Self-Determination Theory: The Foundation of Games
You’ve likely heard the word gamification thrown about frequently by business gurus attempting to make work more fun. For the gamers among us, gamification is how we see the world; from chore charts to martial arts belts, gamification is everywhere. But how effective is gamification at influencing behaviors? The answers depend on the kind of game you’re playing.

Gamification is built on the needs of self-determination: relatedness, autonomy, and competence. Each one is an important part of what makes people happy. This is the coveted trifecta that causes “engagement” – people to go above and beyond in their jobs. It is the alchemical quality of passion that people who work for a living sometimes lack. Gamification seeks to tap all three of these needs.


Competence, the need we think of most when speaking about gamification, is simply the ability to control outcomes and get better at a task. Working at something and never improving is discouraging and can cause a person to give up, which is why advancement in large companies can be so challenging.

Gamers are accustomed to leveling up frequently in their games, and gamification for kids reflects this – the work world hasn’t quite caught up. Getting better at a task is also an interpretation of one's own competence. In some cases, one’s skill at a task is relative to the skill of others; I may be not be good at playing the piano, but if everyone I know is terrible then I look skilled in comparison. 

Competence ties to relatedness. Humans want to interact, connect, and care about others. This is the eternal battle between people who work together in groups (sometimes known as a party in role-playing games) and people who quietly toil on their own (in game parlance, this is a soloer). The amount of connectedness and interaction varies by the individual, the task, and the environment, but in isolation it could just as easily be made up.


Relatedness also is about scale, how one ranks relative to another. This is why, in games, it’s important to share one’s score. Ranking, and the bragging rights that come with it, have been with games since video game high score boards. 

You might not know who the person was, but you knew your initials

would be seen by someone else. And you also were able to determine just

how good your high score was by your rank on the screen.

Dungeons & Dragons introduced leveling, which is also used as relatedness, and this concept has been imported to massive multi-player online role-playing games (MMORPGs) in which a level is affiliated with a specific character.  This distinction creates a power gap between "highbies," "lowbies" and new players known as "newbies."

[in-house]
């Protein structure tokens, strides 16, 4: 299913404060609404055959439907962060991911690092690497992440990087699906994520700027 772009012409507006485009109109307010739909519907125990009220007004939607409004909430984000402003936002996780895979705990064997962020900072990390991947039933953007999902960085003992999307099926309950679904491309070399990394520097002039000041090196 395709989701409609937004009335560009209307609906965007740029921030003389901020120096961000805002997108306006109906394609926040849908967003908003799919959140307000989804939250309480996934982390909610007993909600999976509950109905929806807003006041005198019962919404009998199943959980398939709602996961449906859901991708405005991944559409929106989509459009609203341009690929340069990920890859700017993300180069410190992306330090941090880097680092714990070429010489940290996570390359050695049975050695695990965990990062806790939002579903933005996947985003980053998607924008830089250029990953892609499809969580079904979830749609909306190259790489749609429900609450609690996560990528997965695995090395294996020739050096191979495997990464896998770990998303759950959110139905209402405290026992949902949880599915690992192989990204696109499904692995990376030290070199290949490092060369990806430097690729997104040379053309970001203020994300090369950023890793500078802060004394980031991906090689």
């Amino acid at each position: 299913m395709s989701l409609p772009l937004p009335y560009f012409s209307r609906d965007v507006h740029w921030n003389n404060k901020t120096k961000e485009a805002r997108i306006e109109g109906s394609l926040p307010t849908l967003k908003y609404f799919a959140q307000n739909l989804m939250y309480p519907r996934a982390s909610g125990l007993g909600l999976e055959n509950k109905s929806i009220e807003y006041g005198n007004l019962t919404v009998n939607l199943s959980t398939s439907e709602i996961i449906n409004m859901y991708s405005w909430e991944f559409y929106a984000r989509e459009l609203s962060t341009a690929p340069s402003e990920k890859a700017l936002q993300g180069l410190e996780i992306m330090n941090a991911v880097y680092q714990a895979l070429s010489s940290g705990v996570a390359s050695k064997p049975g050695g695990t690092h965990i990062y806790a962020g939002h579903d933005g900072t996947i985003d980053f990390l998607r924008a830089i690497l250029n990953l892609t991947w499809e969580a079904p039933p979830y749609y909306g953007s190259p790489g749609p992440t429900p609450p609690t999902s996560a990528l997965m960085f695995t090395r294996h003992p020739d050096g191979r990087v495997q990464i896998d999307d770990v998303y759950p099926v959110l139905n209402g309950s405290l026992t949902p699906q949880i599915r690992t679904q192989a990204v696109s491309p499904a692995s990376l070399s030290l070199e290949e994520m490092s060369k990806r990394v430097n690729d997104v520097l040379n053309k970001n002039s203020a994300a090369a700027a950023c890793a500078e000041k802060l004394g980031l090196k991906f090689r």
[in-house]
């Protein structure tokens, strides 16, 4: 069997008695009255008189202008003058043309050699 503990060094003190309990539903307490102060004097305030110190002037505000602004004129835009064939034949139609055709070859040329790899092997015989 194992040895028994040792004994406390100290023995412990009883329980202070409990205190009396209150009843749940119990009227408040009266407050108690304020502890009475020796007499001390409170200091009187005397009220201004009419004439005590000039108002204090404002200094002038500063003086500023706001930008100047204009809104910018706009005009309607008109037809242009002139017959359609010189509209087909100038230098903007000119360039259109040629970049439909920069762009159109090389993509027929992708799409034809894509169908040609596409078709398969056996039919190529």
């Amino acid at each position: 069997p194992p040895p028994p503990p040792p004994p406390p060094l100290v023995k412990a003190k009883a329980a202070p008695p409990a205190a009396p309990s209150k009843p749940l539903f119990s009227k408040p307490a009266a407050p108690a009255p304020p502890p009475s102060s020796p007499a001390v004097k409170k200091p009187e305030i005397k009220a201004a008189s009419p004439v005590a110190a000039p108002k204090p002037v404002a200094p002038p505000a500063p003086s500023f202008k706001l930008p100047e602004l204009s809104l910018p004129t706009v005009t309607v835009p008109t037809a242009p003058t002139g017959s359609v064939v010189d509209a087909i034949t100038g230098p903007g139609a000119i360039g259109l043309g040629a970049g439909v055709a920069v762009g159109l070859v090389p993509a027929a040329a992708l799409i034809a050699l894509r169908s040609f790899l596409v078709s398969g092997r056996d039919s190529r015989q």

Relatedness has been ported to gamers themselves through achievements, which all major game consoles have embraced.  Each player's account shows trophies or badges that show how much a gamer has played a game and their level of mastery at it.


Autonomy is not about being a solitary contributor but rather being in control of your destiny. Humans want to feel like they have a choice in their path and control over their life. All too often you hear about candidates concerned that they will be lost in large companies – what they’re really concerned about is autonomy.


In video games, this is called player agency; plots are often predetermined, outcomes already scripted. It is the illusion of agency that matters and keeps a player engaged. Without it, he may as well be watching a movie or reading a book.

In role-playing games full agency for players is called sandbox play, where players can do anything and go anywhere and the game master reacts to their wishes.  Conversely, games in which players have little or no say as to what is happening in the game are referenced as "railroading."

Too much autonomy and the player may not know what to do.  This is particularly difficult for new players who want just enough autonomy to learn on their own but need some guidance to get started.  Too little autonomy and the player becomes disengaged because they feel their choices don't matter.

The Recipe for Gamification

Put this all together and you can see where games succeed or fail by fulfilling the three elements of self-determination theory.  It works particularly well for children and young adults, who crave autonomy and relatedness as they mature, but the elements seem to be endemic to the human condition.

The best forms of gamification touch on all three of these elements, as well shall see in future articles. 

Join me at the Enterprise Gamification Forum on Wednesday, October 7 to explore this topic further at my session, “From Kids to Kidults: Gamification as We Grow Up (or Don’t)”. Use code “SPK1015” and my name for a 50% discount!

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